So come Todd Greenberg, Peter Beattie, Bulldogs officials, NRL players, ex-players, media personalities. Defend our game! Stand up for our game!

Friday, 2 March 2018

A Matter Of Common Sense (2018)

Back in 2015, a story appeared in the Sydney Morning Herald which covered the story of Matt Lodge pleading guilty to a series of charges. The lawsuit stated:

"The lives of five innocent people, including a boy of nine-years-old, were forever changed by the vicious and violent attacks by defendant Matthew Lodge, a professional rugby player with a history of violence and animosity towards women,"

Without going into the disgraceful, vile and sickening details of his actions, which have been splashed around in the media again today in sordid detail, attention again has turned to the NRL, with questions being asked as to why Lodge has been allowed back to sign with the Broncos.

Todd Greenberg responded to them by saying:

“This young guy made a horrible mistake. He has paid a significant price for that. He’s a young man and I believe rugby league is part of the solution to help him turn his life around,” Greenberg said.

Lodge didn’t make a mistake. Mistakes have an element of accident about them. Lodge was callous. You don’t mistakenly threaten people’s lives. You don’t mistakenly bash someone. You don’t mistakenly resist arrest. Matt Lodge has serious, serious issues.

To some extent, second chances are justified, no doubt. But we have a cut and dried case here. Rugby League is not rehab for someone like this. By allowing him to do what he loves, play rugby league, his actions are being, indirectly, rewarded.

Rugby League is a business and a sport. It is not a solution for violent behaviour. His contract should never have been registered by the NRL.

It’s more absurd that someone like Todd Carney was essentially booted out of the game for being a bit of a wanker while on the drink after he was caught urinating into his own mouth in one of many dumb acts he did while drunk.

The NRL had the opportunity here to right their wrongs after they allowed Robert Lui to remain in the game after the second time he was charged for assaulting his partner in the space of 12 months, who was pregnant at the time. He should have been deregistered and never allowed to return. Instead he signed with the Cowboys.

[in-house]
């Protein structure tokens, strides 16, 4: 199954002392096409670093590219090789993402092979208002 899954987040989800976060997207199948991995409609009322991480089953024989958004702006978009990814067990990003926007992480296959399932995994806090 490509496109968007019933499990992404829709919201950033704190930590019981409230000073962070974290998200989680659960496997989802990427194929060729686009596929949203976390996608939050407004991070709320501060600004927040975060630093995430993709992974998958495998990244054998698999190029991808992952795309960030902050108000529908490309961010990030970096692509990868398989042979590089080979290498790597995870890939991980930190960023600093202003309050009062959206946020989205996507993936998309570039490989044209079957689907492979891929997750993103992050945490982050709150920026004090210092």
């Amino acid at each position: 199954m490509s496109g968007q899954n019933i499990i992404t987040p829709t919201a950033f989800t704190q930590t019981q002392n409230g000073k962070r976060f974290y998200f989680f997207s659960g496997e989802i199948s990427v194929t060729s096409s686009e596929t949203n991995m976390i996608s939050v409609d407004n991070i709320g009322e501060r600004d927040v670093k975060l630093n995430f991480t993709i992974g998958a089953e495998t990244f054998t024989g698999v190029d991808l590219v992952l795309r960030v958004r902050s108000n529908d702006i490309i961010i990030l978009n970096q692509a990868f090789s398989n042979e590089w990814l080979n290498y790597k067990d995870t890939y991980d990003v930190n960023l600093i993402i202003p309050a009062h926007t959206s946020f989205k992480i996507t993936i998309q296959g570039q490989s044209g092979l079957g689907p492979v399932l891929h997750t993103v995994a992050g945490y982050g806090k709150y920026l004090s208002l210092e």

It’s not the NRL’s responsibility to help turn these players lives around. Someone like that needs to be punished with jail time, not a bit of bad press. That’s not punishment Todd. A fine, I don’t care how big, is not punishment in light of what he did. By allowing him to play on what will be lucrative contracts compared to what he’d earn if he wasn’t in the NRL, will essentially pay for his crimes. That is disgraceful.

Players who commit crimes that harm or threaten the lives of others, they don’t deserve second chances until after they’ve served their time in jail and proven that they deserve such a chance.

There was also the cases of:
*Ryan Tandy being found guilty of match fixing in one game, he was banned for life with no second chance and nor should he have been.
*A 17 year old player called Jordan copped a 25 year ban for his involvement in an horrendous on field fight which saw him trying to stomp on a fallen opponents head. Two other teenagers in that game received 20 years bans each. They received no second chances after their crimes and nor should they have been.
*A 16 year old player who viciously bashed fellow teen Miki Hughes’ face beyond recognition, copped a 20 year ban. He was also charged by police for assault. He too received no second chance and nor should he have been.

What’s so special about Lodge that he deserves a second chance after what he did, but these others weren’t afforded such leniency (rightfully so)?

This transcends consistency. This is a matter of common sense. Lodge should not be playing. He should be doing time. He should never play the game again.

It really is that damn simple.